Could OTP security get any worse? Yes. Bots. Featured Image

Could OTP security get any worse? Yes. Bots.

Bots are being used to automate the theft of one time passwords (OTPs) for account takeover (ATO) on mobile.

In the recent Motherboard article: The Booming Underground Market for Bots That Steal Your 2FA Codes the security vulnerability of using OTP over SMS for two-factor authentication is clearly exposed. Demonstrating a new level of ingenuity, cybercriminals are now using bots to target Apple Pay, PayPal, Amazon, Coinbase, and a wide range of specific banks, to steal two-factor authentication one time passcodes, with the intent of account takeover. 

With OTP bots, cybercriminals are upping their account takeover game. No longer content with the use of bots to automate the task of testing out huge volumes of stolen credentials in credential stuffing attacks, OTP bots take account takeover automation to a new level. With the use of OTP bots the risk of account takeover increases, since now apps using OTP over SMS as two-factor authentication can also be compromised. OTP over SMS is only creating the illusion of security.

Who is at risk from OTP bots?

In a recent Incognia mobile app friction study focusing on authentication methods used by leading fintech and banking mobile apps, the vast majority of apps (17 out of 20) still rely on OTP over SMS for two-factor authentication. This means that OTP bots pose a threat to many of the leading financial services apps.

How do these OTP bots work?

Using stolen usernames and passwords readily available on the Dark Web, cybercriminals are now using automated tools to contact users under the pretense that they are being contacted by the company. Using automated scripts delivered either via voice or text, the OTP bot requests the user to share the one-time password being sent to them to verify the security of their account - instead, the bot uses it to access and take over the user account.

Are users losing the fight to protect their accounts?

For users, the level of security expertise needed to stay safe online is only increasing. To protect against social engineering, users now need to be aware of not only cyber criminals but also automated bots. But is it reasonable to expect every user to be a security expert and are users to blame, or is it the companies who need to up their security game?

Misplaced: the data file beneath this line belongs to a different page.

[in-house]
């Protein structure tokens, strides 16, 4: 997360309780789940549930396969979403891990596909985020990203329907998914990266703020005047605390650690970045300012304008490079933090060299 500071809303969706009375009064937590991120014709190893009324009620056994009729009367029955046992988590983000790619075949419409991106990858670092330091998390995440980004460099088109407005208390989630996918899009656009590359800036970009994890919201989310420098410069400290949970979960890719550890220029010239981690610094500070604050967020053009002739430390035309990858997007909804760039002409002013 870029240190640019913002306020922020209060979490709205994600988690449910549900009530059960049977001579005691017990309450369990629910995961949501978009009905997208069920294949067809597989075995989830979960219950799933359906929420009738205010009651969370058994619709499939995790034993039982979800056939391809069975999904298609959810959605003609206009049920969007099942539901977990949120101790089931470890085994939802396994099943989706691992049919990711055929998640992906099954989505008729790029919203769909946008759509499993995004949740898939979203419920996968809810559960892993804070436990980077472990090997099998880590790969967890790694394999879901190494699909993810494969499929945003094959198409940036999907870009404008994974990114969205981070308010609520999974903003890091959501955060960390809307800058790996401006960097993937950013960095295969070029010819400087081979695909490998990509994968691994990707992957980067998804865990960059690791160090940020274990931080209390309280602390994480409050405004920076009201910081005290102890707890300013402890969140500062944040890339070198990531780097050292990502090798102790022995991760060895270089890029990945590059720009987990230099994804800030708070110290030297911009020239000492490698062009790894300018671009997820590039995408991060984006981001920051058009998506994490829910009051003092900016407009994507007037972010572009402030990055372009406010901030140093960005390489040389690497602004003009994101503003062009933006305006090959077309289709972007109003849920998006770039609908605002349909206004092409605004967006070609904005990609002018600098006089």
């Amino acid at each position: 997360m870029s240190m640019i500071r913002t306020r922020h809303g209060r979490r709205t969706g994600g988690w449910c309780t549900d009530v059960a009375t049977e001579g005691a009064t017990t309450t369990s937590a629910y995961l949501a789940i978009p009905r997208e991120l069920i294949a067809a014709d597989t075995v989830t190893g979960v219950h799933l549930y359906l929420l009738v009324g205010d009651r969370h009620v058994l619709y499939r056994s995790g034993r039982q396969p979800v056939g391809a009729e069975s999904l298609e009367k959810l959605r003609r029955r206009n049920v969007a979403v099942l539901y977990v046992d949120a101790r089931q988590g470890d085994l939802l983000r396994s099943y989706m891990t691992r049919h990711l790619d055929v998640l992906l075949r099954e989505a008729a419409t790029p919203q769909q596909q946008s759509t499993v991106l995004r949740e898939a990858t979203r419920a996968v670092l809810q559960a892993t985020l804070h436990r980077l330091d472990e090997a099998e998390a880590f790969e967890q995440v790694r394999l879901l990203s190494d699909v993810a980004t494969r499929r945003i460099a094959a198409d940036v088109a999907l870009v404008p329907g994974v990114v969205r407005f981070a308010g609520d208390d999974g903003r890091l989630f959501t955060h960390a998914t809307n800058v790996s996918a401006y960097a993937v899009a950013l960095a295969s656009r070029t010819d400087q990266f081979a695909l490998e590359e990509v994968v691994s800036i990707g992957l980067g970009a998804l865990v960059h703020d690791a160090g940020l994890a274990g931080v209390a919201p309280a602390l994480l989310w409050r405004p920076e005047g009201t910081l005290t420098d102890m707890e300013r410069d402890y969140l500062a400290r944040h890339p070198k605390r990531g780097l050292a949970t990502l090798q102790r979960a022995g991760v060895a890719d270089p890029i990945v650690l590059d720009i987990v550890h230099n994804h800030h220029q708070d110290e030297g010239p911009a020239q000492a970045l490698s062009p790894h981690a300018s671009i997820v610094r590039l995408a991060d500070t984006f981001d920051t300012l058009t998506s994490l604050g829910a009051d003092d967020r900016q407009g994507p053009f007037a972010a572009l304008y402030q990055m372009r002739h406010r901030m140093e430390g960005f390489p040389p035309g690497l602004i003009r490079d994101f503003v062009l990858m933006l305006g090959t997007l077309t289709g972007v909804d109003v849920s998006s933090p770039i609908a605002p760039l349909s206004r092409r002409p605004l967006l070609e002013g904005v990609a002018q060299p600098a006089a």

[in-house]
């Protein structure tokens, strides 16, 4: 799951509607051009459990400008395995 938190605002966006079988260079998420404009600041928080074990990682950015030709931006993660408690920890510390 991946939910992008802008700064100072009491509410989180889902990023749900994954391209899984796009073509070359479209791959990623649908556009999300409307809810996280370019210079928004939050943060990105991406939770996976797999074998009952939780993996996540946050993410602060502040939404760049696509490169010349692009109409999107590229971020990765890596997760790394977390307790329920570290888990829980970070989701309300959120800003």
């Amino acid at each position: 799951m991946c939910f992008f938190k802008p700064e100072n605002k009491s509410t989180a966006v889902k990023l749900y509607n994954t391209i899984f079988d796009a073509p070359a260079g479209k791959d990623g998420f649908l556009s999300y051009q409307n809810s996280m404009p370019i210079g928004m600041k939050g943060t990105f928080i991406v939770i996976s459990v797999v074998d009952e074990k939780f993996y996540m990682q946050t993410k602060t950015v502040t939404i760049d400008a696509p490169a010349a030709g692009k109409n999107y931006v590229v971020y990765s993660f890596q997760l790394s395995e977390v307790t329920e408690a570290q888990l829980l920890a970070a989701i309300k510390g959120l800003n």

OTP over SMS is known to be vulnerable - so why is it still in use?

OTP over SMS has been known as a vulnerable method of two-factor authentication for some time. As early as 2016 NIST proposed “deprecating” OTP over SMS as a form of authentication in its draft SP 800-63 Digital Identity Guidelines, and took some heat for this suggestion. At the time, NIST addressed their security concerns with OTP over SMS in their NIST Cybersecurity blog as part of the public comment period:

“ researchers have demonstrated the increasing success (read: lower cost in time and effort and higher success rates) of redirecting or intercepting SMS messages en masse….It's not just the vulnerability of someone stealing your phone, it's about the SMS that's sent to the user being read by a malicious actor without getting her or his grubby paws on your phone. Because of the risks, we are discouraging the use of SMS as an “out of band authenticator” — which is, essentially, a method for delivering a one-time use code for multi-factor authentication.”

There was quite a bit of debate on NIST’s use of the word “deprecated” also explained in the blog post:

Deprecation is standards-speak for “you can use this puppy for now, but it’s on its way out.” It’s a way of balancing the practicalities of today’s implementations with the needs of the future. While SMS is a popular and convenient option today, the security concerns of SMS as a second factor should be part of agencies’ decisions. Leveraging a SMS to mobile as a second factor today is less effective than some other approaches—but more effective than a single factor. This balancing act is difficult and inherently imperfect, which is why we propose changes to the community and seek comment before making guidance final. We proposed a deprecation rather than a removal in hopes of increased efficacy for agencies’ investments in upgrading existing systems and building new ones. It's up to agencies to make the risk-based decisions that best serve their constituents today and future-proof systems for tomorrow.”

In its final publication of SP 800-63-3 Digital Identity Guidelines NIST softened its position on OTP over SMS, moving away from “deprecated” to “restricted” citing the same security concerns.

Five years later, OTP over SMS is still in use, and still vulnerable. Why?

Why have companies not moved faster on upgrading their authentication methods? In many cases it is because with extra security comes extra friction, and for mobile users friction is the leading reason users switch services. However, with the recent account takeover breach at Coinbase that leveraged the vulnerability in OTP over SMS, the priority for implementing stronger authentication has become imperative.

There is however good news on the authentication front, in that new options are available that have zero friction for the user and high friction for fraudsters. Incognia is one of these new options that offer zero-factor authentication using location behavior and device intelligence to create a digital identity for mobile users that requires no action by the users. Unlike static credentials that can be stolen, Incognia’s digital identity is dynamic and constantly changing, making it extremely difficult for fraudsters to mimic or fake.

Kudos to Joseph Cox for his research and article on the use of bots to steal OTP codes. With this public exposure of the use of bots, it’s definitely time for the security industry to move on from OTP over SMS.

Please contact us to learn more about implementing Incognia zero-factor, zero-friction authentication.